This is my third month working on Debian LTS, started by Raphael Hertzog at Freexian. This month was my first month working on the frontdesk duty and did a good bunch of triage. I also performed one upload and reviewed a few security issues.
I spent some time trying to get familiar with the frontdesk duty. I still need to document a bit of what I learned, which did involve asking around for parts of the process. The following issues were triaged:
- roundcube in squeeze was happily not vulnerable to CVE-2015-8794 and CVE-2015-8793, as the code affected was not present. roundcube is also not shipped with jessie but the backport is vulnerable
- the php-openid vulnerability was actually just a code sample, a bug report comment clarified all of CVE-2016-2049
- ffmpeg issues were closed, as it is not supported in squeeze
- libxml2 was marked as needing work (CVE-2016-2073)
- asterisk was triaged for all distros before i found out it is also unsupported in squeeze (CVEs coming up, AST-2016-001, AST-2016-001, AST-2016-001)
- libebml and libmatroska were marked as unsupported, although an upload of debian-security-support will be necessary to complete that work (bug #814557 filed)
I only ended up doing one upload, of the chrony package (CVE-2016-1567), thanks to the maintainer which provided the patch.
I tried my best trying to sort through the issues with tiff (CVE-2015-8668 and CVE-2015-7554), which didn't have obvious fixes available. OpenSUSE seem to have patches, but it is really hard to find them through their issue trackers, which were timing out on me. Hopefully someone else can pick that one up.
I also tried and failed to reproduce the cpio issue (CVE-2016-2037), which, at the time, didn't have a patch for a fix. This ended up being solved and Santiago took up the upload.
I finally spent some time trying to untangle the mess that is
libraw, or more precisely, all the packages that embed dcraw
code instead of linking against
libraw. Now I really feel even more
strongly for the Debian policy section 4.13 which states that
Debian packages should not ship with copies of other packages code. It
made it really hard to figure out which packages were vulnerable,
especially because it was hard to figure out which versions of
libraw/dcraw were actually vulnerable to the bug, but also just plain
figure out which packages were copying code from libraw. I wish I had
found out about secure-testing/data/embedded-code-copies
earlier... Still, it was interesting to get familiar with
codesearch.debian.net to try to find copies of the vulnerable
code, which was not working so well. Kudos to darktable 2.0 for
getting rid of their embedded copy of libraw, by the way - it made it
completely not vulnerable to the issue, the versions in stretch and
sid not having the code at all and older versions having
non-vulnerable copies of the code.
I still had problems running a squeeze VM - not wanting to use
virtualbox because of the overhead, I got lost for a bit trying to use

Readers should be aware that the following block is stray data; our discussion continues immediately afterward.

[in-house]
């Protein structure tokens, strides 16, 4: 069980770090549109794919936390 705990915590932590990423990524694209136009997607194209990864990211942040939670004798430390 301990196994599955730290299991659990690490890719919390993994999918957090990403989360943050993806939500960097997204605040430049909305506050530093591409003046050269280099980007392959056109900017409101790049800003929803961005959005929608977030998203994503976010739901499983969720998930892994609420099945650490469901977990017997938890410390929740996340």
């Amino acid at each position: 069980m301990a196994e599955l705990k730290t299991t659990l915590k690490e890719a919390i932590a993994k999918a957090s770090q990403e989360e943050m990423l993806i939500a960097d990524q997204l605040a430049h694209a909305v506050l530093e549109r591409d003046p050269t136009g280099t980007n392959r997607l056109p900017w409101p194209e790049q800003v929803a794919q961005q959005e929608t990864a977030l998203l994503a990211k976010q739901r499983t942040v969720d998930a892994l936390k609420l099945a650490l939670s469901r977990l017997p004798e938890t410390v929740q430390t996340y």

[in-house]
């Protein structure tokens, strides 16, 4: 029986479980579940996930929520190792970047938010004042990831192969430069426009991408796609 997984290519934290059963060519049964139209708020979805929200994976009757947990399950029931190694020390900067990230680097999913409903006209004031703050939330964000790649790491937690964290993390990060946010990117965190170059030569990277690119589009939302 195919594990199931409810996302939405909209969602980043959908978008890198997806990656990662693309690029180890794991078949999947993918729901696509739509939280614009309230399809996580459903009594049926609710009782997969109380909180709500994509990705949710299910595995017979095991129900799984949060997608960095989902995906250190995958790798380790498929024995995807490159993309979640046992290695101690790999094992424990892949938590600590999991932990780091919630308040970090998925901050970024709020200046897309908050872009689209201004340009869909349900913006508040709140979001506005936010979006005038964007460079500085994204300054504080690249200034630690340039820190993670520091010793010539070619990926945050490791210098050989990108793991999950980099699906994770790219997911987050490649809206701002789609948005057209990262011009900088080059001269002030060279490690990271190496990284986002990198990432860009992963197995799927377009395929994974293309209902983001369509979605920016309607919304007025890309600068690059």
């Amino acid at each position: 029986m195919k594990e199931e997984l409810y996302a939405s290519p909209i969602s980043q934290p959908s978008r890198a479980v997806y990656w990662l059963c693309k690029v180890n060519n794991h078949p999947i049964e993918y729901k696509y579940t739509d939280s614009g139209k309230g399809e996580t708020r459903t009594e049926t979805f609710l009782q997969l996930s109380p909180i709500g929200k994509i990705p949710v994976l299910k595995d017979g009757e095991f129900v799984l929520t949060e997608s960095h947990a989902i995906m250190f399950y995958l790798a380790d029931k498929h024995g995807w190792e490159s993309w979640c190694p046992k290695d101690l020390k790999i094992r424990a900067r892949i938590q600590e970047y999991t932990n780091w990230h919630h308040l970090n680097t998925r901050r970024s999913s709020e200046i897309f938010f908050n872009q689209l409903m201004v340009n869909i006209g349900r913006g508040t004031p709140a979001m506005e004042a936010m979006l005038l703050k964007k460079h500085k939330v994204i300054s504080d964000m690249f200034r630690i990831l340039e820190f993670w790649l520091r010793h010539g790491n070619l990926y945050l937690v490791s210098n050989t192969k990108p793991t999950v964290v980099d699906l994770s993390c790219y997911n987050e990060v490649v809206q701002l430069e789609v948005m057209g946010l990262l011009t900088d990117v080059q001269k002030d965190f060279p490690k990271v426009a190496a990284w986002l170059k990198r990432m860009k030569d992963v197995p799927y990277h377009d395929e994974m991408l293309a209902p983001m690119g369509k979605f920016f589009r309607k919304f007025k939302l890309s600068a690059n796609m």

libvirt and KVM. A bunch of issues crept up: using
would just fail on startup with an error saying
interface mtu value
is improper, which is a very unhelpful error message (what is a
proper value??) - and, for the record, the MTU on
is the fairly standard 1500, while
lo is at 65536 bytes, nothing
unusual there as far as I know.
Then the next problem was actually running a VM - I still somewhat
expected to be able to boot off a chroot, something I should
definitely forget about it seems like (boot loader missing? not
sure). I ended up calling
virt-install with the live ISO image I was
virt-install --virt-type kvm --name squeeze-amd64 --memory 512 --cdrom ~/iso/Debian/cdimage.debian.org_mirror_cdimage_archive_6.0.10_live_amd64_iso_hybrid_debian_live_6.0.10_amd64_gnome_desktop.iso --disk size=4 --os-variant debiansqueeze
At least now I have an installed squeeze VM, something I didn't get to do in Virtualbox (mostly because I didn't want to wait through the install, because it was so slow).
Finally, I still have trouble getting a commandline console on the VM:
virtsh console squeeze-amd64 doesn't give me a
login terminal, and worse, it actually freezes the terminal that I
can actually get on
virt-viewer squeeze-amd64, which definitely
sounds like a bug.
I documented a bit more of that setup in the Debian wiki KVM page so hopefully this will be useful for others.
I continued my work on improving timetracking with ledger in my ledger-timetracking git repository, which now got a place on the new plaintextaccounting.org website, which acts as a portal for ledger-like software projects and documentation.
I had the pleasure of trying the new Darktable 2.0 release, which only recently entered Debian. I built a backport for jessie, which works beautifully: much faster thumbnail rendering, no dropping of history when switching views... The new features are great, but I also appreciate how they are being very conservative in their approach.